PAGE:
After a whirlwind browse of Offprint London in Tate Modern’s Turbine Hall last weekend, manaXi and I went to the event ‘One Hour Long Exhibition’ at South London Gallery (SLG). Artists Chosil Kil and Marie Lund invites artist and writer Jesper List Thomsen and musician Johannes Lund for the sixth instalment of ‘One Hour Long Exhibition’, an unscripted and unrehearsed performance ‘exploring the temporality of an exhibition through a natural sequence of actions’ in 60 minutes. I was interested to see this event as a current research interest looks into the notion of temporary exhibition-making, gallery constructs and curatorial projects.
Chosil Kil is a South Korean artist based in Bergen and London. Her work creates conversations between the written word and a language of space, contemplating mundane materials. For ‘One Hour Long Exhibition’, Chosil pushed a large cardboard box into the space, closed by a cord, then opened to reveal a blue helium balloon on a ribbon floating inside. The balloon was eventually released and placed in the space reaching for the ceiling. The artist went on to place blue plastic carrier bags filled with penny coins across the space that were eventually emptied by hand, dropped onto the polished concrete floor creating another sound to the exhibition.
“Things can fall. Always vertical.
Like water falls. Waterfall. From head to toe. Not the other way around.
Sometimes into the in-between space. Into the gaps.” – Chosil Kil
Jesper List Thomsen is an artist and writer based in London, part of the artist and curatorial collective Am Nuden Da. He instigated the exhibition by exploring the notion of writing and reading through a verbal, almost spoken word, performance in the space. The pace and speed of the narration set the pace for the installation of the exhibition, in part difficult to keep up with and process, especially when the imrpoved saxophone tones of Copenhagen musician and composer Johannes Lund kicked in, further building the aural soundtrack alongside Chosil’s pennies as they hit and rolled against the floor.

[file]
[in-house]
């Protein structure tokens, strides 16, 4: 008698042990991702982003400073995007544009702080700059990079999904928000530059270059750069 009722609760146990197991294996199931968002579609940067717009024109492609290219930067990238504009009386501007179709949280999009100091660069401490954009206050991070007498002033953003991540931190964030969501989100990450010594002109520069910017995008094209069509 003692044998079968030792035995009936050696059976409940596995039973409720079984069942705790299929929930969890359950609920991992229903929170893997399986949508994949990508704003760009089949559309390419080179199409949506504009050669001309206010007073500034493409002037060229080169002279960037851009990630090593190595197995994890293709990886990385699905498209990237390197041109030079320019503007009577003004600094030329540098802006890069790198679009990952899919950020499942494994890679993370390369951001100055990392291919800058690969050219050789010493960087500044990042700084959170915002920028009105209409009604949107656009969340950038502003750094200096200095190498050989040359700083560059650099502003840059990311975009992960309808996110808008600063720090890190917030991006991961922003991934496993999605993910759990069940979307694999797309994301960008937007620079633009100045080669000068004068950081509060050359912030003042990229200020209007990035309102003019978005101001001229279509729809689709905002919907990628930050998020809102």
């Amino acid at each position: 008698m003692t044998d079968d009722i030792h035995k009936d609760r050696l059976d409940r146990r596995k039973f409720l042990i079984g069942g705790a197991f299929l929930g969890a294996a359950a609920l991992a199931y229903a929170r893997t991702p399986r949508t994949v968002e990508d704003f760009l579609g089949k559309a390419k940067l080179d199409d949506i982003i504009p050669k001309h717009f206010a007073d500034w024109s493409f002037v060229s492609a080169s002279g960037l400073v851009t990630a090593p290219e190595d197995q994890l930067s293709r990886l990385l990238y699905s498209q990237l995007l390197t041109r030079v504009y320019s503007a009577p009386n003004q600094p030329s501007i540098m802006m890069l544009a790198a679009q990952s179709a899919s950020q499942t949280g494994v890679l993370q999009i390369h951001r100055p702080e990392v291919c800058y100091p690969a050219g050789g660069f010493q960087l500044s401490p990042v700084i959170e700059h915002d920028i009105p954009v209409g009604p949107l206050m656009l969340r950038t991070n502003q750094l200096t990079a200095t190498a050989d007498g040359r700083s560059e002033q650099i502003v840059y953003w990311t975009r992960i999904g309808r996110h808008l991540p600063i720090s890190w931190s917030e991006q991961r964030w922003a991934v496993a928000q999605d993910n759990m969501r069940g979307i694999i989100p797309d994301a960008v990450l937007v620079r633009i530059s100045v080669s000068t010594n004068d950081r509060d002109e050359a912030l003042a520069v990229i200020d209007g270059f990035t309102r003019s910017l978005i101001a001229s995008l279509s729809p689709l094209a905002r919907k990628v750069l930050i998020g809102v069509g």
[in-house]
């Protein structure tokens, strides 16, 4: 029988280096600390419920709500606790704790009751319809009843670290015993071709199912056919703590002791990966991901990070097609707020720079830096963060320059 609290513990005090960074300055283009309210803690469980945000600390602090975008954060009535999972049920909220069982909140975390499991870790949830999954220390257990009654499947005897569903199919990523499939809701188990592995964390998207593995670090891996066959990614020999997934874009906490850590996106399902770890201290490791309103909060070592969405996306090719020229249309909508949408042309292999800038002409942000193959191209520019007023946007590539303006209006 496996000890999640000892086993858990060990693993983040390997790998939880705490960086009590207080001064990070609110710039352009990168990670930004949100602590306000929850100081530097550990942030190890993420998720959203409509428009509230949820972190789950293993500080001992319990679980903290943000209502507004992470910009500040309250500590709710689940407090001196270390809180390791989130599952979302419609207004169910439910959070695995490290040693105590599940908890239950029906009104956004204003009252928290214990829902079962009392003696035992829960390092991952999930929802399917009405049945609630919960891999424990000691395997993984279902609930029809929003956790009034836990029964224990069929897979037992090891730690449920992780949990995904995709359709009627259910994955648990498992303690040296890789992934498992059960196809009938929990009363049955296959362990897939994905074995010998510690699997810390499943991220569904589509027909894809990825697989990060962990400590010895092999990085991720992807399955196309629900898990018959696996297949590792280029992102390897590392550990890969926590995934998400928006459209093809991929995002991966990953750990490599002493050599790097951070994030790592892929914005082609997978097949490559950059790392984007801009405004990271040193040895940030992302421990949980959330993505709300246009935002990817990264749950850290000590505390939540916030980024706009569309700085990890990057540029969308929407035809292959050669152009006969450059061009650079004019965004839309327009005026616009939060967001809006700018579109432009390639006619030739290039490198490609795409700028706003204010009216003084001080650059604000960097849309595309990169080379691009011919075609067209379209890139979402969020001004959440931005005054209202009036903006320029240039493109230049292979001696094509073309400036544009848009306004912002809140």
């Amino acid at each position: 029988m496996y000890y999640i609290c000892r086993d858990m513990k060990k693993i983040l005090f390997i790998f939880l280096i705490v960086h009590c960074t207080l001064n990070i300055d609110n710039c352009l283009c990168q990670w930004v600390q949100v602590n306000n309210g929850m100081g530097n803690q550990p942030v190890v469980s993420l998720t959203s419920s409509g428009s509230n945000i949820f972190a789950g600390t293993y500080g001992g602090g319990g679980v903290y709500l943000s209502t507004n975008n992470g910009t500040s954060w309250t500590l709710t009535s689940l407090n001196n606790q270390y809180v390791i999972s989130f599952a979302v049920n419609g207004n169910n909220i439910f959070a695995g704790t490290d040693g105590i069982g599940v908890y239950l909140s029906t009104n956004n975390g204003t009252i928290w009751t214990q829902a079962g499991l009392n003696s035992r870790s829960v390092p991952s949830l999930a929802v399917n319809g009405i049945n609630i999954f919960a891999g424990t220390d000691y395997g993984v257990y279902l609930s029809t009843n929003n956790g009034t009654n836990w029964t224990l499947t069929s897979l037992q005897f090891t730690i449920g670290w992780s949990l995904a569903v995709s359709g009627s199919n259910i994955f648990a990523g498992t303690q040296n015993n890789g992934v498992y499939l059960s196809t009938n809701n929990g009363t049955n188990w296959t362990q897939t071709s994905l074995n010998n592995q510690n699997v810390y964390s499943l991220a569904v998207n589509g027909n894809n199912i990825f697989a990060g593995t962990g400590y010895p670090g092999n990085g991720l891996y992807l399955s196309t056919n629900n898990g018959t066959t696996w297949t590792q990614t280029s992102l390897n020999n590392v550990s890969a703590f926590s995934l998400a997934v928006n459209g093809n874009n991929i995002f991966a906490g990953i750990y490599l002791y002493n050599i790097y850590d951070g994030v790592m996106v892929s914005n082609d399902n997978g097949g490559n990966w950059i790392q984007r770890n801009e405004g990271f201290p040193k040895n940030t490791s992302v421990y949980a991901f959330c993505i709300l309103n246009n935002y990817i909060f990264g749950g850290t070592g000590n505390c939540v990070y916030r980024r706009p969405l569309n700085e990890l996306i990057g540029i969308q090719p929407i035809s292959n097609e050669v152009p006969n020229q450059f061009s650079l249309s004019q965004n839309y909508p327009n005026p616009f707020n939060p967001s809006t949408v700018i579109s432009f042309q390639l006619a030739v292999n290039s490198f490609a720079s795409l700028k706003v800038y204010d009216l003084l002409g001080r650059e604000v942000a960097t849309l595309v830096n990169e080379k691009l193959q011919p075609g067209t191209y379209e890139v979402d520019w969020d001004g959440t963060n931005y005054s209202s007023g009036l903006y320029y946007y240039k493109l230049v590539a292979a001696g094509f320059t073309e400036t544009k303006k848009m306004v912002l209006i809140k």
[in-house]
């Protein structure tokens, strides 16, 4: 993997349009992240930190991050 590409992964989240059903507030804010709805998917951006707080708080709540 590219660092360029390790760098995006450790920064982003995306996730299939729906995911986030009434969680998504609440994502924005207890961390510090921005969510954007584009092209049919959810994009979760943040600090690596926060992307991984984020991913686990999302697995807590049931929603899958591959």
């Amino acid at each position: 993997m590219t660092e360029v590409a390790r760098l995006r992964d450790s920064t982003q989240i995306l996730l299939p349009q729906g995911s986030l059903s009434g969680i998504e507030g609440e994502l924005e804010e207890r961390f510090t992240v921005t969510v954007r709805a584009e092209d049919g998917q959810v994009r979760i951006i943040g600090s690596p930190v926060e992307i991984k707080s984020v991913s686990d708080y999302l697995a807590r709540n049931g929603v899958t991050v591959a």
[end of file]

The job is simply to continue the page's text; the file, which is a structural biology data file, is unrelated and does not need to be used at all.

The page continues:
As these three artists played out, Marie Lund, a Danish artist based in London, silently unpacked blanket wrapped sculptures, curating them within the space where they seemed to be placed after clear consideration. The works called ‘Handstand’…
“…are there in the same space, but the space does not unite them. They are alone together. They seem to come from the same place. They recall parts of the body. One series recall heads. Another series legs. But they are all there on their own. They are simply next to each other just like the bodies of the viewers are next to the sculptures. On top of some of the leg-like sculptures, Marie Lund has placed bust-like sculptures. Here, the sculptures are too close to go together – like the sculptures that recall legs are too far apart to go together. The sculptures that recall legs are not legs. They are the inside of a pair of pants. They do not stand as legs stand. They stand because the concrete, which was inside the pants, is by now dry. The concrete carries marks of the stitches and the fabric. The concrete has taken on the shape of pants and the pants the shape of concrete.” – Marie Lund
The information stated that the artists would arrive at the gallery with their artworks, instruments and text pieces, and together with the visitors, enter the empty space at 5pm where for one hour it is used as a platform to install, to adjust, to perform, to read and finally to pack up. I felt there was an audience expectancy, a want for more, as a handful of restless people including myself misunderstood the event outline making an assumption we would be involved in someway…in the “exhibition-making” process, however this was not the case. As we entered the space, there was no guidance or introduction, not even silent guiding or invitation through gesture…no ushering to interact or to re-view. Only through the distribution of coins by Chosil Kil was there near interaction, an interaction of sorts, as she placed them around and by people’s feet.
With sound from movement, installation, verbal narration, spoken word, whispering, tenor saxophone tones, falling and dropping coins, feet move and scuffing and the hubbub of the audience, it created a disjointed and cacophonous exhibition. To me, the event questioned the art system and institution, the infrastructures that make exhibitions and events happen, and ultimately, the value of the art – who is art for? ‘One Hour Long Exhibition’ seemed to create barriers between the artist and curator, performer and audience, artist and audience, when there was a want of collaboration, also raising questions as to what is the point of art if not for the public and public engagement? This “selfish act” and experience due to the distant levels of creative control, left the audience to be a forced observer of the paraphrased curatorial process. I left the event “art hungry”, which doesn’t happen very often. I wondered what the other instalments were like?